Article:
One week, Reddit bandits take on hedge funds and win, pumping up stocks like GameStop and AMC while the broader market sees its worst decline since October.
What a difference a week can make.
The indices then see their most significant gains the next week since Joe Biden’s election victory and don’t see a down day all week.
Now we’re here- still amid a tug of war between sentiments. For now, though, things are looking rosy. That is, of course, unless you’re Patrick Mahomes this morning.
Can the market keep up it’s winning streak this week? It’s possible. But I’d be surprised if we don’t see at least one sharp pullback before this Friday (Feb. 12).
Can the market keep up its winning streak this week? It’s possible. But I’d be surprised if we don’t see at least one sharp pullback this week.
Despite tailwinds moving the markets right now, such as stimulus progress, an ever-improving vaccine delivery, the possibility of an effective one-dose vaccine from Johnson and Johnson (JNJ), falling COVID numbers, and an improving economic outlook based on consistently falling jobless claims and corporate earnings that continue to crush, I want you to be wary of complacency and overvaluation.
Yes, I know I keep saying this. I also know that earnings are on pace to rise by over 20% in 2021. Since 1980, only 12 years have earnings increased by 15% or more. Except for 2018, the market gained an average of 12% in all of those years.
But consider some valuation metrics that scream “bubble.”
As of February 4, 2021, the Buffett Indicator , or the ratio of the total US stock market valuation to the GDP, was at a level not seen since the dotcom bubble. If you take the US stock market cap of $48.7 trillion and the estimated GDP of $21.7 trillion, we’re nearly 224% overvalued and 84% above the historical average.
With the S&P 500, Nasdaq, and Russell 2000 all currently trading at record closes, fears of a bubble are genuine. The S&P 500’s forward 12-month P/E ratio is back to above 22 and well above the 10-year average of 15.8. The Russell 2000 is also back at a historic high above its 200-day moving average. Tech stock valuations are also approaching dot- com bust levels.
Yes, the outlook is healthy and for good reason. According to a recent Bank of America survey of 194 money managers, bullishness on stocks is at a three-year high, and the average share of cash in portfolios, a sign of protection from market turmoil, is at its lowest level since May 2013.
But always remember that when the market gets what it expects, and we’re expecting strength by mid-year, it’s usually a time to sell rather than buy.
While I don’t foresee a crash like we saw last March, I still maintain that some correction before the end of Q1 could happen.
Corrections are healthy and normal market behavior, and we are long overdue for one. They are also way more common than most realize. Only twice in the last 38 years have we had years WITHOUT a correction (1995 and 2017).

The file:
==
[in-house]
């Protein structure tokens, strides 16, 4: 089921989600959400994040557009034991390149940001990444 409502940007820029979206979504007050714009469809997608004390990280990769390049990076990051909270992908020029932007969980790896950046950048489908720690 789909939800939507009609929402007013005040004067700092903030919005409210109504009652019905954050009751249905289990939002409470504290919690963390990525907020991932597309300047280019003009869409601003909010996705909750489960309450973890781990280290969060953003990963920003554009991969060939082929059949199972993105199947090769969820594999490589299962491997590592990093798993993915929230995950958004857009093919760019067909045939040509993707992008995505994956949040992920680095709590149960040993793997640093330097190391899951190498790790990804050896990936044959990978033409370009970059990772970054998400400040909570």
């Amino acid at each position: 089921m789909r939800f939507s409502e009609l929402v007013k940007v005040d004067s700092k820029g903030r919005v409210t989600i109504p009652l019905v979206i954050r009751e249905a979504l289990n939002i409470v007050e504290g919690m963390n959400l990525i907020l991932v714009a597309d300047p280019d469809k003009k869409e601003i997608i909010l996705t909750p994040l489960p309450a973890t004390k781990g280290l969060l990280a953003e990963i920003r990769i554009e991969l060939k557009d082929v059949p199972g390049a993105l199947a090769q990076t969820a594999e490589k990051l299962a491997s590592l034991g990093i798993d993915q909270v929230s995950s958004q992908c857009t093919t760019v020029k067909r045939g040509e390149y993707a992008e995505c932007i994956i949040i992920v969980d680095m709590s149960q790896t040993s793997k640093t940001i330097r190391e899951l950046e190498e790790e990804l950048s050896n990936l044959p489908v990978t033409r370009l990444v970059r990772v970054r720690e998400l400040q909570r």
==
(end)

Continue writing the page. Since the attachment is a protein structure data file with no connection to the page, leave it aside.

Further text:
A correction could also be an excellent buying opportunity for what could be a great second half of the year.
My goal for these updates is to educate you, give you ideas, and help you manage money like I did when I was pressing the buy and sell buttons for $600+ million in assets. I left that career to pursue one where I could help people who needed help, instead of the ultra-high net worth.
With that said, to sum it up:
While there is long-term optimism, there are short-term concerns. A short-term correction between now and the end of Q1 2021 is possible. I don’t think that a decline above ~20%, leading to a bear market will happen.
Hopefully, you find my insights enlightening. I welcome your thoughts and questions and wish you the best of luck.
How Frothy is Tech Again?
Figure 1- Nasdaq Composite Index $COMP
I remain bullish on tech. Its earnings continue to defy expectations with stocks like Amazon, Alphabet, PayPal, and eBay all crushing estimates last week. I’m also especially bullish on subsectors such as cloud computing, e-commerce, and fintech for 2021.
But please monitor the RSI.
The Nasdaq is opening the week at another record high and is continuing to show strength. But there are clear echoes of the dotcom bubble 20-years ago, and the index has been trading in an RSI-based pattern.
Let’s break down the Nasdaq since December and how it has reacted whenever the RSI has exceeded 70.
December 9- exceeded an RSI of 70 and briefly pulled back.
January 4- exceeded a 70 RSI just before the new year, and declined 1.47%.
January 11- declined by 1.45% after exceeding a 70 RSI.
Week of January 25- Exceeded an RSI of over 73 before the week, and declined 4.13% for the week.
Every single time the RSI exceeded 70, I switched my Nasdaq call to a SELL.
The Nasdaq is trading in a precise pattern.
The RSI is at around 67.50 so I’m not ready to switch my call again. But I am a bit concerned. Tech valuations, especially the tech IPO market, terrify me. SPACs don’t help either.
The ratio of market value to total revenues has also not been this high since the dotcom bust.
I still like tech and am bullish for 2021. But for now, I’m going to stay conservative and say HOLD while monitoring the RSI.
For an ETF that attempts to directly correlate with the performance of the NASDAQ, the Invesco QQQ ETF (QQQ) is a good option.
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